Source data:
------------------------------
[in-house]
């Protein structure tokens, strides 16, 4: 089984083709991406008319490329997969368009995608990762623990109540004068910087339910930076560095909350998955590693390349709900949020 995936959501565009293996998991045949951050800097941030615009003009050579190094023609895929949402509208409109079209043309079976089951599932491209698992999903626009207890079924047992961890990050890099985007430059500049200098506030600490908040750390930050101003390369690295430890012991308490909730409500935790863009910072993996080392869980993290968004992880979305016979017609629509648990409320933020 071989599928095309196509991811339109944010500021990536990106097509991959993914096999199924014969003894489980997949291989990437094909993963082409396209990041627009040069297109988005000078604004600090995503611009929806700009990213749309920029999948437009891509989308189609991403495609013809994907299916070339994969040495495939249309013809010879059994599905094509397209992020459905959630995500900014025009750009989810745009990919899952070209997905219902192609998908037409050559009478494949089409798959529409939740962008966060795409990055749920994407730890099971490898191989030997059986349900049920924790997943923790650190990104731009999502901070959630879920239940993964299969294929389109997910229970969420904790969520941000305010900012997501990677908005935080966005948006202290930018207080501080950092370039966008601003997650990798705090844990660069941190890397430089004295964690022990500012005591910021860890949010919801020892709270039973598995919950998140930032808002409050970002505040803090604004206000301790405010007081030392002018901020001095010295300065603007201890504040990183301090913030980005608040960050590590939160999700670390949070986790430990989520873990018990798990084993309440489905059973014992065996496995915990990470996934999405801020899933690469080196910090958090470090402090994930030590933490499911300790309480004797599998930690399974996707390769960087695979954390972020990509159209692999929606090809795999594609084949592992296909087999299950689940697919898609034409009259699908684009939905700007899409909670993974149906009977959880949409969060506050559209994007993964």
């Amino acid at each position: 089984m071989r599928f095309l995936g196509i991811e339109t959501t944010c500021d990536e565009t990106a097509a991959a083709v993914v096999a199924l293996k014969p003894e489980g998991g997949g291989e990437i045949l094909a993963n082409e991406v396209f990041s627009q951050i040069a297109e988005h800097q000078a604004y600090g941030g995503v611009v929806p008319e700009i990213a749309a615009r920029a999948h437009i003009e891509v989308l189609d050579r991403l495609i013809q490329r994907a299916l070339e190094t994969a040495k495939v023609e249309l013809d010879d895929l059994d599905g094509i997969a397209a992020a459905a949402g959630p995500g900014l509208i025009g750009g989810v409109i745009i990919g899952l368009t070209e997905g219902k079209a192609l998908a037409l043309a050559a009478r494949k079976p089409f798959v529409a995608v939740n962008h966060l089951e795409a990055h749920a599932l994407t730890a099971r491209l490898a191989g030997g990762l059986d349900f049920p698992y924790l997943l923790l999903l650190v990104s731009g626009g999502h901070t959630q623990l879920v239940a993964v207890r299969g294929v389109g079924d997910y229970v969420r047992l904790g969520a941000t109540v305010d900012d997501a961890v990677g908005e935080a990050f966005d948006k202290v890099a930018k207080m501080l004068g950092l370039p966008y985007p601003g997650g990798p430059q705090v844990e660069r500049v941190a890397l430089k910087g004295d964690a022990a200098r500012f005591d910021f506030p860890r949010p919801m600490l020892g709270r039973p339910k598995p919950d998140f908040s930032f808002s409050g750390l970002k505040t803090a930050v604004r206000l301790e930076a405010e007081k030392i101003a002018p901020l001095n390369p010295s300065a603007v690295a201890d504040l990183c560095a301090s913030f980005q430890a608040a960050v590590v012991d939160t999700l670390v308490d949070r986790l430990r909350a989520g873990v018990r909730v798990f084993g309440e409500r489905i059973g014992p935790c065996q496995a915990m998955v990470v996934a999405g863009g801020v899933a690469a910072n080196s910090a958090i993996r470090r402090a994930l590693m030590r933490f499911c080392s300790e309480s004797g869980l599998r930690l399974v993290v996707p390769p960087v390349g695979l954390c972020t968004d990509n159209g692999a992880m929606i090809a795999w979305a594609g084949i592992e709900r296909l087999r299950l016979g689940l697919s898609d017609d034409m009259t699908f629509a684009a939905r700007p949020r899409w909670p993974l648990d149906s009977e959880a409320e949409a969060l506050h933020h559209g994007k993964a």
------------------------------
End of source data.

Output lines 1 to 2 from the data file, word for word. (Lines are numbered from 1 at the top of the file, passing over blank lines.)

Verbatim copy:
[in-house]
């Protein structure tokens, strides 16, 4: 089984083709991406008319490329997969368009995608990762623990109540004068910087339910930076560095909350998955590693390349709900949020 995936959501565009293996998991045949951050800097941030615009003009050579190094023609895929949402509208409109079209043309079976089951599932491209698992999903626009207890079924047992961890990050890099985007430059500049200098506030600490908040750390930050101003390369690295430890012991308490909730409500935790863009910072993996080392869980993290968004992880979305016979017609629509648990409320933020 071989599928095309196509991811339109944010500021990536990106097509991959993914096999199924014969003894489980997949291989990437094909993963082409396209990041627009040069297109988005000078604004600090995503611009929806700009990213749309920029999948437009891509989308189609991403495609013809994907299916070339994969040495495939249309013809010879059994599905094509397209992020459905959630995500900014025009750009989810745009990919899952070209997905219902192609998908037409050559009478494949089409798959529409939740962008966060795409990055749920994407730890099971490898191989030997059986349900049920924790997943923790650190990104731009999502901070959630879920239940993964299969294929389109997910229970969420904790969520941000305010900012997501990677908005935080966005948006202290930018207080501080950092370039966008601003997650990798705090844990660069941190890397430089004295964690022990500012005591910021860890949010919801020892709270039973598995919950998140930032808002409050970002505040803090604004206000301790405010007081030392002018901020001095010295300065603007201890504040990183301090913030980005608040960050590590939160999700670390949070986790430990989520873990018990798990084993309440489905059973014992065996496995915990990470996934999405801020899933690469080196910090958090470090402090994930030590933490499911300790309480004797599998930690399974996707390769960087695979954390972020990509159209692999929606090809795999594609084949592992296909087999299950689940697919898609034409009259699908684009939905700007899409909670993974149906009977959880949409969060506050559209994007993964």